Katrina & Beyond

Mardi Gras Helps Biloxi Bounce Back

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Biloxi, Miss., has scaled back its Mardi Gras parades, but the event is still rallying a community hit hard by Katrina. Bill Raymond, manager of the town's Mardi Gras museum, tells Don Gonyea what's on tap.


Mardi Gras is also being celebrated all along the Gulf Coast, from Louisiana into Mississippi and Alabama. Some of the biggest parades on the Mississippi Gulf Coast take place in Biloxi.

But this year, instead of three parades on Fat Tuesday, there's just one. Bill Raymond is historical administrator for the City of Biloxi and manager of its Mardi Gras Museum. He joins us on the line.

Bill, welcome to the show.

Mr. BILL RAYMOND (Manager, Mardi Gras Museum, Biloxi, Mississippi): Thank you for having me.

GONYEA: So how many people usually visit Biloxi for Mardi Gras? And really, how do things look for you this year?

Mr. RAYMOND: We look for tens of thousands of people. I mean the streets will be totally packed on a typical Mardi Gras. Now this year it's going to be a little different.

Instead of having the thousands and thousands of hotel rooms that we normally have, we're down to, right now we have three casino hotels and three regular hotels that are open, compared to what we would've had before the storm, which would've been, you know, probably 30 or 40 hotels.

GONYEA: Did any of the floats survive the storm?

Mr. RAYMOND: Every one of the floats had to be re-done. Our float barn where we store the floats did take water in the storm. It probably about eight foot of water in it. So they had to all be rebuilt. We had to had volunteers come in and strip out the floats and then we had a local sign maker who's also actually a float designer to get the floats back together and get them rolling on Tuesday.

GONYEA: People are busy rebuilding their homes and doing things like that. They've had time and energy to work on the floats?

Mr. RAYMOND: You know, people have to understand, people are putting their lives back together. They're working 40 hours and more a week at work, and then coming home and working every night in their house, putting up sheetrock, doing whatever it takes to get their house back together. And I think Mardi Gras is that chance to get away from that.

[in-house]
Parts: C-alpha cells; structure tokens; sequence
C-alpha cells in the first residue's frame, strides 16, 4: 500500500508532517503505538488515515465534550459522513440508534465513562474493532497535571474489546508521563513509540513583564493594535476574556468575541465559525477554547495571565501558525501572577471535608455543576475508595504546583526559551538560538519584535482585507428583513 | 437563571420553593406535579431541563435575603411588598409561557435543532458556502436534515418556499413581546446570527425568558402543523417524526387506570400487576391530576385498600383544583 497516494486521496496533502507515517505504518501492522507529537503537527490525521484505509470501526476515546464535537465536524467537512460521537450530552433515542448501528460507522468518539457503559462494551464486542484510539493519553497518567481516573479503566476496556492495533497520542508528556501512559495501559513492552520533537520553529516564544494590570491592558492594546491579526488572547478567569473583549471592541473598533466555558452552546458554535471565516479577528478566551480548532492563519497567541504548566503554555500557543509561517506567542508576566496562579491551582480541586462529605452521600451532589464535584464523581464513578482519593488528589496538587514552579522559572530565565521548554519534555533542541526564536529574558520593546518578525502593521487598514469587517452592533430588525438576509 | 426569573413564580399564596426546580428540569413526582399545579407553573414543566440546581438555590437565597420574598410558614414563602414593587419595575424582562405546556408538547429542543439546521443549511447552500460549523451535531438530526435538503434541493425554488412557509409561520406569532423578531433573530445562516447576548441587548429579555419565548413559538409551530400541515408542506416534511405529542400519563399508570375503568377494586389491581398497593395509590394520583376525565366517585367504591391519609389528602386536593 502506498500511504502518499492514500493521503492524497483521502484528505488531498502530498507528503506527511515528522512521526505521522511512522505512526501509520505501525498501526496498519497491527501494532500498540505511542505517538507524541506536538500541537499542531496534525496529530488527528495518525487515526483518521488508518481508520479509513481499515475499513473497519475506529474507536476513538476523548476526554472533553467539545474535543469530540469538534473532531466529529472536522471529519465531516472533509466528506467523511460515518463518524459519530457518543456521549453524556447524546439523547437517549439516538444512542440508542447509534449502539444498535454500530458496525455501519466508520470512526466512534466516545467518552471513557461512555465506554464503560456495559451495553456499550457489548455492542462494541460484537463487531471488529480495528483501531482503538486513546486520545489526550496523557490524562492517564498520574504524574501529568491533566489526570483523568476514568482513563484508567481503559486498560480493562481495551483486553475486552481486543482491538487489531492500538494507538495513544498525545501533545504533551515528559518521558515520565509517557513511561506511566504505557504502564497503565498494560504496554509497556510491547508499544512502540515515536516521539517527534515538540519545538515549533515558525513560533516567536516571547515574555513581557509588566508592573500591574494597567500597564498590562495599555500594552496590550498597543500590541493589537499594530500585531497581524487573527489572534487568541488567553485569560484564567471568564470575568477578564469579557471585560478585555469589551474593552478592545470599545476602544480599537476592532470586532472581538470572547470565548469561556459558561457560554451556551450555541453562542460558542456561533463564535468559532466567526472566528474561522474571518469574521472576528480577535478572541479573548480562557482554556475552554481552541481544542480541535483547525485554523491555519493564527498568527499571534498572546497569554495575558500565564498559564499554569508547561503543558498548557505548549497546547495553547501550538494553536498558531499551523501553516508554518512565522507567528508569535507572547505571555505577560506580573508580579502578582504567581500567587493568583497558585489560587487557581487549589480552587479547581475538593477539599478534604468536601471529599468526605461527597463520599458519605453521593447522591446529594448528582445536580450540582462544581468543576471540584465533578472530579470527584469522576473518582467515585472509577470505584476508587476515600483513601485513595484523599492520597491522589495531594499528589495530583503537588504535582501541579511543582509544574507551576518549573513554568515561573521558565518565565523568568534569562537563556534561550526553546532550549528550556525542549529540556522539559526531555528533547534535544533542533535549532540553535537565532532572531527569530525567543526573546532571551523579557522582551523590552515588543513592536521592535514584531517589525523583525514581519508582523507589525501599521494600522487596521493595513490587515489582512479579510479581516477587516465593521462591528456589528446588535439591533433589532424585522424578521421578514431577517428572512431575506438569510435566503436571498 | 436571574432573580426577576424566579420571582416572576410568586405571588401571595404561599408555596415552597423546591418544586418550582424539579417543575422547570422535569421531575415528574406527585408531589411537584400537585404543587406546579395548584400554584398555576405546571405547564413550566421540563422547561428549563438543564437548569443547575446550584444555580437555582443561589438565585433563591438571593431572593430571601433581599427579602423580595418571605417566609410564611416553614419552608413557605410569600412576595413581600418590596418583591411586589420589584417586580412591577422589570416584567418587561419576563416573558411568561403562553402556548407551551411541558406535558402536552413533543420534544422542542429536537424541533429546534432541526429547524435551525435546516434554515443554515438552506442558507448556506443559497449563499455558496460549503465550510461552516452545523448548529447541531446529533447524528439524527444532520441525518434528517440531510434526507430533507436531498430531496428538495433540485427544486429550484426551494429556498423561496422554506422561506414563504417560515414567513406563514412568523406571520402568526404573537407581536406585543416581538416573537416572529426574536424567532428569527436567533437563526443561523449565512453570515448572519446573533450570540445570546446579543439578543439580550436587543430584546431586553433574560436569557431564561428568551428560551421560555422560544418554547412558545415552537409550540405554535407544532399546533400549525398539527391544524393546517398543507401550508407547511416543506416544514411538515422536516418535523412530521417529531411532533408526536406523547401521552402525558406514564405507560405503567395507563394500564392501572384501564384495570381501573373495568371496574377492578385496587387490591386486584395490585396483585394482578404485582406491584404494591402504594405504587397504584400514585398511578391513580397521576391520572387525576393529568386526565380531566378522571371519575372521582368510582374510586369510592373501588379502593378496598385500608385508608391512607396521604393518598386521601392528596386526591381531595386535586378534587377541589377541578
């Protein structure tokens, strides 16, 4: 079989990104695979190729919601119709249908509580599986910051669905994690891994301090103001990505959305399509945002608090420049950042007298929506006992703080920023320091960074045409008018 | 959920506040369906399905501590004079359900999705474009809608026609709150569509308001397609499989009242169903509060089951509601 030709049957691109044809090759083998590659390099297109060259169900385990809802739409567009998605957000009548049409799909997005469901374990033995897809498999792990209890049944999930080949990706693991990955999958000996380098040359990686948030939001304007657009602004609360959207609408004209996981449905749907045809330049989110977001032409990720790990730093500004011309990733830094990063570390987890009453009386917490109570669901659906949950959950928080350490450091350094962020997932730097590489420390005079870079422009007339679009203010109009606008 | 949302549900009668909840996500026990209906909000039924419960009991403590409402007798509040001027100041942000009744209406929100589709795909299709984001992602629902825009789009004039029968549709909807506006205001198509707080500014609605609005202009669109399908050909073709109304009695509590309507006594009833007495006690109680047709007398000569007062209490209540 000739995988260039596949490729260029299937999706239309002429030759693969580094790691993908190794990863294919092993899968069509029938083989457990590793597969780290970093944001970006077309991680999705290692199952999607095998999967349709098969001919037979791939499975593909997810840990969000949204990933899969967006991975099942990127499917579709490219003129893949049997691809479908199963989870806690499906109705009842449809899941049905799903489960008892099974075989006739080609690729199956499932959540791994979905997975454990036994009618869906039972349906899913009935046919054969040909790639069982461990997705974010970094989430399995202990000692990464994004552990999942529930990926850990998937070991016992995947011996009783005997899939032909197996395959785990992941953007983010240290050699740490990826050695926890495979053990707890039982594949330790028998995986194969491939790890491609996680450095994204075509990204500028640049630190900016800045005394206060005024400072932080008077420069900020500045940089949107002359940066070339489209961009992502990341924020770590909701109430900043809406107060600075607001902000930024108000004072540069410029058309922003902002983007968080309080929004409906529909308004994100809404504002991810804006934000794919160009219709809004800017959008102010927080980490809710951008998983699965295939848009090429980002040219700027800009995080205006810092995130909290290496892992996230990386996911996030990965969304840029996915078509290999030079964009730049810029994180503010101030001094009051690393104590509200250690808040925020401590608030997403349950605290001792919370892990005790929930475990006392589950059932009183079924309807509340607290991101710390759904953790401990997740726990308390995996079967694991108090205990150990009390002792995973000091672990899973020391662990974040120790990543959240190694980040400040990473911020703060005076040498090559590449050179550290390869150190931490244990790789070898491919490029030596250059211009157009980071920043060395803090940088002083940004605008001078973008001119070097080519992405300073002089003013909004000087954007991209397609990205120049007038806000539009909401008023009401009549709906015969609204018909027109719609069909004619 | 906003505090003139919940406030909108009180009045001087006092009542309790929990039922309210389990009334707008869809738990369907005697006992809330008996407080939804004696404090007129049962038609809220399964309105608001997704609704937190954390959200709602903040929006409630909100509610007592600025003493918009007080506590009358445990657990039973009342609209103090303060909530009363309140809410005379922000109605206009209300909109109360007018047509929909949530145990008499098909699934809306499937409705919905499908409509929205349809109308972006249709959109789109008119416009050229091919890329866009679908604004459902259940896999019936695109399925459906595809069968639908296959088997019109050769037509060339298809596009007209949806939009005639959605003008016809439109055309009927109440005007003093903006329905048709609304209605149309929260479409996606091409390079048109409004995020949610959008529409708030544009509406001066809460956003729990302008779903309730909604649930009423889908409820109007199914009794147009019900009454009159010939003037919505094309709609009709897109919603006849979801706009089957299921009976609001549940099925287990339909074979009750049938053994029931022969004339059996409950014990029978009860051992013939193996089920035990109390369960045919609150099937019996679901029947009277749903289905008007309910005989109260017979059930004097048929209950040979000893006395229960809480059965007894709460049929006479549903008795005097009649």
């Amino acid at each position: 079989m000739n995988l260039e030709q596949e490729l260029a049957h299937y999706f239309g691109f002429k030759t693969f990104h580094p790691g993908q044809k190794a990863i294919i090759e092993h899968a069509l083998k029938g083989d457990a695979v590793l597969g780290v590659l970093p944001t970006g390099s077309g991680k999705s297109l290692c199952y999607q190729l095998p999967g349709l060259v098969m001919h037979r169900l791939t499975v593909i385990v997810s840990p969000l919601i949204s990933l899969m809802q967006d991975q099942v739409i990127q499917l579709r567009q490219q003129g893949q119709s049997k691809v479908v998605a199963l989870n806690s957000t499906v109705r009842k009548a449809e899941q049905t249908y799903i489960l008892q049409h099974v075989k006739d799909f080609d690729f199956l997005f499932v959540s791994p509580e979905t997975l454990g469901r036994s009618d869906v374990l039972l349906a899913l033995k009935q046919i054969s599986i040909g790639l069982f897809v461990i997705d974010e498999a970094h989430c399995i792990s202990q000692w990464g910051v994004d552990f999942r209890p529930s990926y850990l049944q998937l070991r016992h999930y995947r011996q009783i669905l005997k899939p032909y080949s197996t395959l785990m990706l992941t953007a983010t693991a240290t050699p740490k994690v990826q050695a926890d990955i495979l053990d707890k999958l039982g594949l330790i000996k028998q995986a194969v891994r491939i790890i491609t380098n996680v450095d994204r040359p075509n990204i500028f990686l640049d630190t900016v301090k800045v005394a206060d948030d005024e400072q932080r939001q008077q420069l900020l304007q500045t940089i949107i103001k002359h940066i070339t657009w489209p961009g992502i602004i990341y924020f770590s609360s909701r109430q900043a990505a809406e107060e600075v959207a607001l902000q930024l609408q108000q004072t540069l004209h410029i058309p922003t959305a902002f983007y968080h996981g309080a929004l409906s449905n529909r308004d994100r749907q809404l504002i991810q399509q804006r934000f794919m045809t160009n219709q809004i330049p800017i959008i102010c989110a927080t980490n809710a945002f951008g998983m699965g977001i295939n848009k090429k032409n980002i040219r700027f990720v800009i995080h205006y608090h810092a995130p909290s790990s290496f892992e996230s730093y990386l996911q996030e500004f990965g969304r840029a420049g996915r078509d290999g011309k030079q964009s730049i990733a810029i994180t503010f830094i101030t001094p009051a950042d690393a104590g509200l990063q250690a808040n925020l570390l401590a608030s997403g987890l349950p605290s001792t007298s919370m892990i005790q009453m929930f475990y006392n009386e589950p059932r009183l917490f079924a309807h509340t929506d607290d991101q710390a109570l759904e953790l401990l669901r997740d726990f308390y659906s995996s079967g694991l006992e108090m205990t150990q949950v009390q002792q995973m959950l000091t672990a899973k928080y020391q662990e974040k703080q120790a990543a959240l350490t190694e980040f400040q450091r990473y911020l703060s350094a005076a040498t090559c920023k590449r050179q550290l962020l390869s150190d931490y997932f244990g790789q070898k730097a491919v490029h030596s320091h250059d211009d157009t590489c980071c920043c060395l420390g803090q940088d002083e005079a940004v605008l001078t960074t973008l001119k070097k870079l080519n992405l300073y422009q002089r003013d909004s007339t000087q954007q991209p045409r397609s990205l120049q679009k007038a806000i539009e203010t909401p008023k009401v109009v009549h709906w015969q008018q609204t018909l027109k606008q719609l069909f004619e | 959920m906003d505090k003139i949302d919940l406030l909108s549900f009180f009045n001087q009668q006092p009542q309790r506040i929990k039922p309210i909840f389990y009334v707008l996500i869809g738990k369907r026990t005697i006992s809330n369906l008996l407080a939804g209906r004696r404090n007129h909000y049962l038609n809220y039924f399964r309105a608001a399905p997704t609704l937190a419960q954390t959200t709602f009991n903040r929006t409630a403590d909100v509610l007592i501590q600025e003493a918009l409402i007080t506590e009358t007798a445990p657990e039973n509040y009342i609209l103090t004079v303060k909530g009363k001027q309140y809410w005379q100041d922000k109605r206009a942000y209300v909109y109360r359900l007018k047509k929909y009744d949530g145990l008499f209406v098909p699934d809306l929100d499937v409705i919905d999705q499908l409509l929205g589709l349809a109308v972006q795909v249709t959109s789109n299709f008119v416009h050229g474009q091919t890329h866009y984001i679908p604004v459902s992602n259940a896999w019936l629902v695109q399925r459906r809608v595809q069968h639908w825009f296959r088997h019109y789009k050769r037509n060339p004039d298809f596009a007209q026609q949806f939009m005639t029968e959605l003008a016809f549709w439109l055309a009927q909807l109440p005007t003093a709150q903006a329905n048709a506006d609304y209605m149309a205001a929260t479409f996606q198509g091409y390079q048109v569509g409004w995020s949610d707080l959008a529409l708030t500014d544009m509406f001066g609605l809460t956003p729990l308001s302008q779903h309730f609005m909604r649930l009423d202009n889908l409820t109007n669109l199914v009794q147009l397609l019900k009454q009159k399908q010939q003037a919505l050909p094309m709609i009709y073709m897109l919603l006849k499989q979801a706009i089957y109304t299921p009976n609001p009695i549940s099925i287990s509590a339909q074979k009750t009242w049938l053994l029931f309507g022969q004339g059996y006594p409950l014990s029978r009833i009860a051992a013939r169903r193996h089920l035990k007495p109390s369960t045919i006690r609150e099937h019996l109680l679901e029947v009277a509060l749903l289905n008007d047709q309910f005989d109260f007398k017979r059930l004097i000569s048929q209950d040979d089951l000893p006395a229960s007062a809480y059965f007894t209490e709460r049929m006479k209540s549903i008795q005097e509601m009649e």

You know, and Mardi Gras, it's a chance for us to unwind, to get away from the drudgery of cleaning house and cleaning up debris, and to do something normal. It's a tradition for us.

But it's also, celebrating Mardi Gras is an economic engine for the Gulf Coast. It brings a lot of visitors in, you'll see the restaurants will be packed, the hotels are packed. And you know, it's something that we need, especially right now. We've lost a lot of our sales tax base, so we need these visitors.

GONYEA: People do really seem to be in the mood for Mardi Gras this year, in that it's something important to them even with all the other things that they clearly have to do.

Mr. RAYMOND: Yeah, we're in our 98th year of celebrating Mardi Gras in Biloxi. I don't think the celebration's ever been totally canceled. But we haven't had parades during the world wars. The only times that we haven't had a parade, even after Hurricane Camille, which hit 30-odd years ago, but we still had Mardi Gras the next year.

It's in our breeding, it's, you know, something that we just, you know, as natural to us here as celebrating Christmas. It's just something that's just going to happen.

GONYEA: Bill Raymond is historical administrator for the City of Biloxi and manager of the Mardi Gras Museum there.

Thanks very much Bill, and happy Mardi Gras.

Mr. RAYMOND: Thank you.

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